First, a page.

When the tooth is fused to the jawbones, it is referred to as ankylosed teeth. This article explains the causes, signs, diagnosis, and treatment of an ankylosed tooth.
An ankylosed tooth occurs when the root of a tooth is permanently attached to the bones of the jaw. In Greek, ankylosis means a lack of mobility. Generally, the root portion of a tooth is connected to the jaw bone by fibers called the periodontal ligament. But, an ankylosed tooth is directly connected to the bone because of the missing periodontal ligament. This periodontal ligament acts as a shock absorber to reduce the impact of forces on the bone and keeps the tooth fixed to the bone.
An ankylosed tooth cannot be differentiated from a normal tooth by looks, but sometimes, it may be lower or higher than the gum line. For example, ankylosis can occur when the teeth are still growing out of the gums. If such a condition occurs, the tooth is usually lower because the growth has been halted in mid-process.
Ankylosiscan occur due to the necrosis of the periodontal ligament. Following necrosis, bone formation will be along the denuded root surface area. Trauma and avulsion of teeth are the primary causes of injury. After avulsion, if the tooth is kept in a dry environment for a critical time, cell death can be on the root surface. The chances of reattachment of periodontal ligament to the affected area are also less than 20 %, thus leading to ankylosis.
The trauma of the tooth can happen in variable degrees, distribution, and forms. If the damage to the root surface is more than 20 %, it is followed by a reactive inflammatory response, which starts the healing process. This can lead to an area of cementum-devoid root surface. This area is susceptible to faster bone-forming cells that migrate and multiply. The infectious stimuli present in the root canal, such as bacterial endotoxins, pass from the root canal through the dentinal tubules and accessory canals to the external root surface, inducing inflammation-mediated resorption of the tissues of the root and adjacent bone.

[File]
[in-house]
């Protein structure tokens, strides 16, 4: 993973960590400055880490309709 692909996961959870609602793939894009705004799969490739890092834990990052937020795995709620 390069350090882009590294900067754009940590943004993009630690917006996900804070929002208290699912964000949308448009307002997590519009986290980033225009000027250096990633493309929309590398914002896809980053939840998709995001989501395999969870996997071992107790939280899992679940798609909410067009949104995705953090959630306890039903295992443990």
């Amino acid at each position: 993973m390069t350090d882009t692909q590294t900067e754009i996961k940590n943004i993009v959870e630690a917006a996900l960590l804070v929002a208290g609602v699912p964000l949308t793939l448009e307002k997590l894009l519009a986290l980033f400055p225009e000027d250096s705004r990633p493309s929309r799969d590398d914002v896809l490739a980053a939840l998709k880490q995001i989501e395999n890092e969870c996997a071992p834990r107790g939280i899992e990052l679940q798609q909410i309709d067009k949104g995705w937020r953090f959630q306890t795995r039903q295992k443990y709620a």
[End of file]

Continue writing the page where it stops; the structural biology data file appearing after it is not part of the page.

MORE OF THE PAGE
Depending on the degree of severity, ankylosis can be classified as follows:
Mild Ankylosis - The tooth is a maximum of two millimeters below other teeth or in infra occlusion.
Moderate Ankylosis - The tooth infra erupts, but still, there will be some type of contact with the adjacent teeth.
Severe Ankylosis - Normally, in this type of ankylosis, the teeth do not erupt and are concealed within the jawbone.
There are different causes of an ankylosed tooth, including:
Tooth or jaw bone infection and inflammation.
Tooth injury or damage.
Gum disease that has been left untreated.
The pressure of the tongue directly on a particular tooth.
Genetics also play an important role in developing ankylosed teeth.
Mechanical damage to the cementoenamel junction.
Spaces between the membranes of the adjacent tooth.
The main symptoms of ankylosed teeth are:
An ankylosed tooth is generally shorter than the adjacent tooth as if it has not emerged fully.
Reduced number of teeth due to the absence of eruption of an ankylosed tooth.
Normal teeth have a very minute degree of mobility, but an ankylosed tooth completely lacks mobility.
A dental midline shift is possible to occur.
Retention of a deciduous tooth.
Crooked formation of teeth or misalignment of the teeth on the affected jaw can be seen.
The under-eruption of an ankylosed tooth will produce an over-eruption of the tooth in the opposing jaw.
Abnormality in the enamel of the tooth.
Ankylosis can cause many issues like spacing, abnormal positions of adjacent teeth, and misalignment and trigger other associated problems with eruption and development of the jaws.
A few potential complications that can occur from an ankylosed tooth are:
The inclination of adjacent teeth.
Loss of space.
An ankylosed tooth does not occlude with the teeth of the opposing arch.
Malocclusions like localized open bites or crowded teeth.
Problem with chewing.
If an ankylosed tooth is a milk tooth, retention of the upcoming permanent tooth within the jawbone can happen.
Facial skeletal structure deformation.
Relative mandibular prognathism (big mandible).
Posterior open bite (backmost upper and lower teeth not touching each other upon clenching).
Midline shift (line between the central incisors of upper and lower teeth do not coincide).
Vertical growth of the alveolar bone can be affected.
An increased risk of periodontal disease and tooth decay can occur due to poorly positioned teeth, making oral hygiene difficult.
In most cases, an ankylosed tooth can be diagnosed during an oral examination. The affected ankylosed tooth will often be shorter than the other tooth. A dentist may also tap on the tooth surface; the tooth that is fused to the bone will have a different sound than the rest of the teeth. A dental X-ray can also be used as a form of diagnosis.